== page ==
Children of the Mind - Orson Scott Card

Children of the Mind

By Orson Scott Card

  • Release Date: 2009-11-30
  • Genre: Adventure
Score: 4.5
From 531 Ratings


The planet Lusitania is home to three sentient species: the Pequeninos; a large colony of humans; and the Hive Queen, brought there by Ender. But once against the human race has grown fearful; the Starways Congress has gathered a fleet to destroy Lusitania.

Jane, the evolved computer intelligence, can save the three sentient races of Lusitania. She has learned how to move ships outside the universe, and then instantly back to a different world, abolishing the light-speed limit. But it takes all the processing power available to her, and the Starways Congress is shutting down the Net, world by world.

Soon Jane will not be able to move the ships. Ender's children must save her if they are to save themselves. Children of the Mind is the fourth book in Orson Scott Card's Ender Quintet.

At the publisher's request, this title is being sold without Digital Rights Management software (DRM) applied.


  • Children of the Mind

    By Bean226
    Honestly it's worth buying. This series has provided me with some great moments and I would definitely recommend someone pick up this book. A highly underrated and not talked about sci-fi/philosophical series.
  • Amazing

    By Godsmessenger
    The second best book, not far off from Ender's Game. Such a great ending to the quartet.
  • A reward after reading with Xenocide.

    By Taco 2sday
    Xenocide made me wary of reading this one but Card has dialed back the heavy metaphysical musings and moves the story along at a much better clip. He finishes with a heartfelt and fitting conclusion to the Ender Saga.
  • Good story

    By Herr Herr1
    Good story
  • Is Jane's last name 'Austen'?

    By SamoussaUSA
    Enjoyable read with all the great and brilliant sci-fi mind blowing aspects I enjoy, but also with a heaping helping of the long pining looks and heaving bosoms as the author plays the role of Mrs Bennet and matchmaker for all the main characters. That's not a criticism since I enjoyed Pride and Prejudice as well. Also despite this being the last o the Ender saga, there turns out at the end to be a juicy possibility of another gripping followup.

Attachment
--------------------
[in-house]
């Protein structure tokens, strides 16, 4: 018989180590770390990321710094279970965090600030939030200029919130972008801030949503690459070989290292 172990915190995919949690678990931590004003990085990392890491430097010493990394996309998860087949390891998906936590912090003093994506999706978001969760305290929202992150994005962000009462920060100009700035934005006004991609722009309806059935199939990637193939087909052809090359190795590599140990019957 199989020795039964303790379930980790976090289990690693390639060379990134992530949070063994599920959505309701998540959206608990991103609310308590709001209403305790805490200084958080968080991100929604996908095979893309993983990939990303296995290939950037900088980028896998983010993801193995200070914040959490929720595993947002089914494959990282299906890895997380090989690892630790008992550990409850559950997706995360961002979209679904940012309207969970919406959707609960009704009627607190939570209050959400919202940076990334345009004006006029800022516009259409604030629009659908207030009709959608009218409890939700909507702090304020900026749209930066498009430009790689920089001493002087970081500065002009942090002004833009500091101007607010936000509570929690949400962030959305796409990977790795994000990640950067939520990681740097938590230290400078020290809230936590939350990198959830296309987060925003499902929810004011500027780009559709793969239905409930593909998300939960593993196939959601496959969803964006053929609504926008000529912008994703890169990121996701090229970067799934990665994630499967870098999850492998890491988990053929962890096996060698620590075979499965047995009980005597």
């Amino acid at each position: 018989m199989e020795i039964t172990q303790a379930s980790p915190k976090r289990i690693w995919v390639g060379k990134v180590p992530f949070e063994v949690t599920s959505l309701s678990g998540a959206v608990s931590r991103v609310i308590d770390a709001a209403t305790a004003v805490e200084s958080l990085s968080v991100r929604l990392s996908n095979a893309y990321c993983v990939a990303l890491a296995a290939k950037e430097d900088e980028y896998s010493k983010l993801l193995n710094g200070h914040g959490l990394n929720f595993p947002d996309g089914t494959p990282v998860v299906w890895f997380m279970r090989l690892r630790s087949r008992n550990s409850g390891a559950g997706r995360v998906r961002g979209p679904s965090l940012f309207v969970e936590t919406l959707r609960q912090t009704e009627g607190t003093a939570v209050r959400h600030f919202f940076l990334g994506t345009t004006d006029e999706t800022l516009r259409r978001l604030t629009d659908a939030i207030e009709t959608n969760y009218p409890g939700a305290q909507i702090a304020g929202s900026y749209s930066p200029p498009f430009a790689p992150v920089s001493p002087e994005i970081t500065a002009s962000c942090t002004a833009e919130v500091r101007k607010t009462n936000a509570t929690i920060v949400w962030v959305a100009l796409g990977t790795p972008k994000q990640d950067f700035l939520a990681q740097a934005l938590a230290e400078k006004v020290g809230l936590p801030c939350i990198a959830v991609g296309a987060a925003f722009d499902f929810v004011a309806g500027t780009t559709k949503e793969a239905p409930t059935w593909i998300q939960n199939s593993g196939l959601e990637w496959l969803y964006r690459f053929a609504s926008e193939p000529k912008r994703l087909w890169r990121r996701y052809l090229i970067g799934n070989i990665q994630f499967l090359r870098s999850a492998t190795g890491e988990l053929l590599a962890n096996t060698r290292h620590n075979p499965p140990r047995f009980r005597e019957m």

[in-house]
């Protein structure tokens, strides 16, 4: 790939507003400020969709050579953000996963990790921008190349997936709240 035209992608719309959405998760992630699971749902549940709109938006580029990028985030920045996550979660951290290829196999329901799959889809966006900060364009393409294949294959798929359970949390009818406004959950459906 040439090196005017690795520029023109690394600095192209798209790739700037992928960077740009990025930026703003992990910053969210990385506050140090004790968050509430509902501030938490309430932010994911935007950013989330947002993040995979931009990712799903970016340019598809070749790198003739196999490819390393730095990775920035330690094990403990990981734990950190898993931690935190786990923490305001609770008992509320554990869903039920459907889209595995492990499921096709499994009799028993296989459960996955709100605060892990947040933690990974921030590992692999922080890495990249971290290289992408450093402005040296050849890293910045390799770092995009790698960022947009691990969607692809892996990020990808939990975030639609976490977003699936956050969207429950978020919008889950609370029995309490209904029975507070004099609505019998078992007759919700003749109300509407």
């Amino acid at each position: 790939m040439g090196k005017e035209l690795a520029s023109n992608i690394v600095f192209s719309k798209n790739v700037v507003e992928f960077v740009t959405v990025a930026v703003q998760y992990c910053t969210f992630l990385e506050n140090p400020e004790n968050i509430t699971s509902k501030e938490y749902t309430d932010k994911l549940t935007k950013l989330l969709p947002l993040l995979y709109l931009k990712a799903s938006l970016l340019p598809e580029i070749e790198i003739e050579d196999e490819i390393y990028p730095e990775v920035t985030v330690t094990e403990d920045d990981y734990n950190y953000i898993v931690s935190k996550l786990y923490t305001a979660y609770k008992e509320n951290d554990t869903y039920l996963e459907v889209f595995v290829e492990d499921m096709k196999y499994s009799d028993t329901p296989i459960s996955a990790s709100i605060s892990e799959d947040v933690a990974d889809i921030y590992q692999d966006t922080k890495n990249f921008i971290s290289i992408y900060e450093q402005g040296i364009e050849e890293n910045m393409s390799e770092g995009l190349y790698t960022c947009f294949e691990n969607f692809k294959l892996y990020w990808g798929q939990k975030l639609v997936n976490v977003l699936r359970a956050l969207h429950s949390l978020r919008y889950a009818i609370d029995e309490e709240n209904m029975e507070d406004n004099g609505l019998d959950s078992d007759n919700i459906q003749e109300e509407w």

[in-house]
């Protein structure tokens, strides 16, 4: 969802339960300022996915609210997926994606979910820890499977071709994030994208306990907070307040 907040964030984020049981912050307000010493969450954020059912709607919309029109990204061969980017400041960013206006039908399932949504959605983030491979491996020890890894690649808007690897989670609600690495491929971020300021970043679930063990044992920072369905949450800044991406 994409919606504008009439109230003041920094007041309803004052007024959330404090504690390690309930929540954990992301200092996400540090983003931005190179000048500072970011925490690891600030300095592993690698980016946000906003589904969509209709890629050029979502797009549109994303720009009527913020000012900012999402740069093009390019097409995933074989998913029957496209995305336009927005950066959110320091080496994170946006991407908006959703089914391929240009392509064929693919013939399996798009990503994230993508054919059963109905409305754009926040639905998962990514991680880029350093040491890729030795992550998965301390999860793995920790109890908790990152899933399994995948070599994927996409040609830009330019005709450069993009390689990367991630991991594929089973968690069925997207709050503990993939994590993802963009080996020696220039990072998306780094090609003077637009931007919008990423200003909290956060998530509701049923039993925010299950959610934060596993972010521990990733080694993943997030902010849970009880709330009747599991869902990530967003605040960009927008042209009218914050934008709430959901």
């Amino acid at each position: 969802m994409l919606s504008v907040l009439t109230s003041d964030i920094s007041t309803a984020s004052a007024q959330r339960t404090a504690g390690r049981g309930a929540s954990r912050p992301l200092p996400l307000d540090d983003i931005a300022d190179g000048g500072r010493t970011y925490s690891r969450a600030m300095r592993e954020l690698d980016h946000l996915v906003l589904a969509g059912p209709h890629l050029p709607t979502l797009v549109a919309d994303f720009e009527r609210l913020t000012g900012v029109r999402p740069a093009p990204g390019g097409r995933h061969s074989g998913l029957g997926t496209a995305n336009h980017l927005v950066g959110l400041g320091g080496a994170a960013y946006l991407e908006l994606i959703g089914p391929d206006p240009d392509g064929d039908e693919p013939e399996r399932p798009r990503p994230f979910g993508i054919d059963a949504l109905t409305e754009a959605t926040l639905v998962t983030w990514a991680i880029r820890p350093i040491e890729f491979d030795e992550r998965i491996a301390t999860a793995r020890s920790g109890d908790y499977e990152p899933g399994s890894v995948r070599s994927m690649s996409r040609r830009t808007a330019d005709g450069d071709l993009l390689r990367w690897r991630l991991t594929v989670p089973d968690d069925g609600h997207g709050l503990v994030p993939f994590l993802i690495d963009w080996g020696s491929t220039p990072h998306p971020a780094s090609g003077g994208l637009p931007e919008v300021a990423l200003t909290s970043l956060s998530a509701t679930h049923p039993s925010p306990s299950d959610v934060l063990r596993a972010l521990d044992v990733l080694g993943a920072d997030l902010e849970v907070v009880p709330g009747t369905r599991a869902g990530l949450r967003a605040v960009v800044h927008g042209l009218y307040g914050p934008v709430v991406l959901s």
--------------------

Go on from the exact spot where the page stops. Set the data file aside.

• A decade later.

    By Fayte lyes
    It has been ten years since i found the worn and locally abused copy of Enders's Game in my school's library. Through all that time i related with young ender as most young adult readers invariably do, and relived his youth all throughout my own. In ten years i've purchased almost as many copies and either lent and lost to friends or given as gifts. But in all that time i have never attempted to pick up these new (and final) chapters to Ender's tale. In truth i never wanted the story to end. And a part of me wanted Ender immortalized as the world weary child who had to conquer himself to defeat someone who was never his enemy. It was a beautiful, exhilarating, frightening story but it wasn't where Card wanted Ender to live forever. Instead he gave us the speaker, xeonocide, and children of the mind as a conclusion that in truth could have been told through the eyes of anyone. But Card, again, gave us Ender. Children of the Mind is a constant flurry of philosophy, scientific extrapolation, arguments that shake your morality to its core, and perhaps most beautifully of all, a genius blend of our history as a people and a plausible sci-fi future. This is not the fast paced tale of boy genius vs. the world as Card's bean's trilogy but a series that will be in your mind long after the final pages fall.
  • OSC is the man

    By vashinator
    Read Enderverse books. Read them all.
  • As a child

    By pccdonl
    I first read these books as a child of ten, and then in into my teens and twenties. They captured my imagination and sent me hurtling through the stars at the speed of thought. Thanks to iBooks I have found this series of books again and still love them just as much as I remembered then.
  • Easier to follow than Xenocide.

    By Europlayful
    Doesn't quite end the way that you want it to. Feels like there are so many more unanswered questions, but maybe that's how life is supposed to be. Once you figure out one problem or mystery; there's another question posing itself afterward. It's a nice philosophical read; more so than your typical sci fi.
  • Good Ending

    By JPKribs
    This is the end of the story of Ender. Although it seems to rush forward to the end it's a must read